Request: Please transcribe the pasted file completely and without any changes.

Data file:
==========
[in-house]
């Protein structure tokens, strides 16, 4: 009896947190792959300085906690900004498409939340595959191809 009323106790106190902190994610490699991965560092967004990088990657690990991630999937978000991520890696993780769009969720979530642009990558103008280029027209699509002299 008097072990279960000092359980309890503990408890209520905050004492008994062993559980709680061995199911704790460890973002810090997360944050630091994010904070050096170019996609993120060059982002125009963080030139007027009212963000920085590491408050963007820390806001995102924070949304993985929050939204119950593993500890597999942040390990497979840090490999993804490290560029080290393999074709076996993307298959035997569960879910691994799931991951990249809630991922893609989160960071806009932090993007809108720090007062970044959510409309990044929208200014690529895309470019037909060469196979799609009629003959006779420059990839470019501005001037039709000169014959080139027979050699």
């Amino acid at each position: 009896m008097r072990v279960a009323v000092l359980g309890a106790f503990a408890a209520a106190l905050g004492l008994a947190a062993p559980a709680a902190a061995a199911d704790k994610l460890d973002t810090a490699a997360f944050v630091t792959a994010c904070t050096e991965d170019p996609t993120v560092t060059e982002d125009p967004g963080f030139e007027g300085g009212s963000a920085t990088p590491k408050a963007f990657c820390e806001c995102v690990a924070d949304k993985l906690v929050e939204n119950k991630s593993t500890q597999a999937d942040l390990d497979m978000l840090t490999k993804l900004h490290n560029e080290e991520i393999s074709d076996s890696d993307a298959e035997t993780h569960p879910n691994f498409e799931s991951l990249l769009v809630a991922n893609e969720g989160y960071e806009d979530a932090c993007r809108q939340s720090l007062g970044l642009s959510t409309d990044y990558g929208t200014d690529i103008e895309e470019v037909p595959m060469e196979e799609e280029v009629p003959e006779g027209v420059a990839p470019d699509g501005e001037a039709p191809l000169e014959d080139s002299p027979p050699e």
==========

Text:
[in-house]
């Protein structure tokens, strides 16, 4: 009896947190792959300085906690900004498409939340595959191809 009323106790106190902190994610490699991965560092967004990088990657690990991630999937978000991520890696993780769009969720979530642009990558103008280029027209699509002299 008097072990279960000092359980309890503990408890209520905050004492008994062993559980709680061995199911704790460890973002810090997360944050630091994010904070050096170019996609993120060059982002125009963080030139007027009212963000920085590491408050963007820390806001995102924070949304993985929050939204119950593993500890597999942040390990497979840090490999993804490290560029080290393999074709076996993307298959035997569960879910691994799931991951990249809630991922893609989160960071806009932090993007809108720090007062970044959510409309990044929208200014690529895309470019037909060469196979799609009629003959006779420059990839470019501005001037039709000169014959080139027979050699």
């Amino acid at each position: 009896m008097r072990v279960a009323v000092l359980g309890a106790f503990a408890a209520a106190l905050g004492l008994a947190a062993p559980a709680a902190a061995a199911d704790k994610l460890d973002t810090a490699a997360f944050v630091t792959a994010c904070t050096e991965d170019p996609t993120v560092t060059e982002d125009p967004g963080f030139e007027g300085g009212s963000a920085t990088p590491k408050a963007f990657c820390e806001c995102v690990a924070d949304k993985l906690v929050e939204n119950k991630s593993t500890q597999a999937d942040l390990d497979m978000l840090t490999k993804l900004h490290n560029e080290e991520i393999s074709d076996s890696d993307a298959e035997t993780h569960p879910n691994f498409e799931s991951l990249l769009v809630a991922n893609e969720g989160y960071e806009d979530a932090c993007r809108q939340s720090l007062g970044l642009s959510t409309d990044y990558g929208t200014d690529i103008e895309e470019v037909p595959m060469e196979e799609e280029v009629p003959e006779g027209v420059a990839p470019d699509g501005e001037a039709p191809l000169e014959d080139s002299p027979p050699e």